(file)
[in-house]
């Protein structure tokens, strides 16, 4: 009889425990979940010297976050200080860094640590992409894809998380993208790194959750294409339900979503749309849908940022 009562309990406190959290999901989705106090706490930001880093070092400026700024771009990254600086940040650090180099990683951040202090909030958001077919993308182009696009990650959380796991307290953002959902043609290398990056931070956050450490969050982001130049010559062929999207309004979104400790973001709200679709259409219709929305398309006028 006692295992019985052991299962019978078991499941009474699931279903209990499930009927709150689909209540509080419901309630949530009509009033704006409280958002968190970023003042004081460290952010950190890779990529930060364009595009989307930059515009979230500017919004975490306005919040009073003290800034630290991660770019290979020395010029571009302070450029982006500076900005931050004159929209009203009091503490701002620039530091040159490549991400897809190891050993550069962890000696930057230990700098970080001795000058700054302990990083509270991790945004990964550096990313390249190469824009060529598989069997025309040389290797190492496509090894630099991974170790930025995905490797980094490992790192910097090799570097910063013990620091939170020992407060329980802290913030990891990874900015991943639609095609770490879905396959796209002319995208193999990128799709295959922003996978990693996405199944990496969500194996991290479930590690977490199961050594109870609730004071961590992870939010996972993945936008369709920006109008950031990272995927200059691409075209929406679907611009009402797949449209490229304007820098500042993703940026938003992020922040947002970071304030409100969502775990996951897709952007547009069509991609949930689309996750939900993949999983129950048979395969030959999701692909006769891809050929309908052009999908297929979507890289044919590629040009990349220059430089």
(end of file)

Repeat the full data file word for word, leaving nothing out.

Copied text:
[in-house]
């Protein structure tokens, strides 16, 4: 009889425990979940010297976050200080860094640590992409894809998380993208790194959750294409339900979503749309849908940022 009562309990406190959290999901989705106090706490930001880093070092400026700024771009990254600086940040650090180099990683951040202090909030958001077919993308182009696009990650959380796991307290953002959902043609290398990056931070956050450490969050982001130049010559062929999207309004979104400790973001709200679709259409219709929305398309006028 006692295992019985052991299962019978078991499941009474699931279903209990499930009927709150689909209540509080419901309630949530009509009033704006409280958002968190970023003042004081460290952010950190890779990529930060364009595009989307930059515009979230500017919004975490306005919040009073003290800034630290991660770019290979020395010029571009302070450029982006500076900005931050004159929209009203009091503490701002620039530091040159490549991400897809190891050993550069962890000696930057230990700098970080001795000058700054302990990083509270991790945004990964550096990313390249190469824009060529598989069997025309040389290797190492496509090894630099991974170790930025995905490797980094490992790192910097090799570097910063013990620091939170020992407060329980802290913030990891990874900015991943639609095609770490879905396959796209002319995208193999990128799709295959922003996978990693996405199944990496969500194996991290479930590690977490199961050594109870609730004071961590992870939010996972993945936008369709920006109008950031990272995927200059691409075209929406679907611009009402797949449209490229304007820098500042993703940026938003992020922040947002970071304030409100969502775990996951897709952007547009069509991609949930689309996750939900993949999983129950048979395969030959999701692909006769891809050929309908052009999908297929979507890289044919590629040009990349220059430089």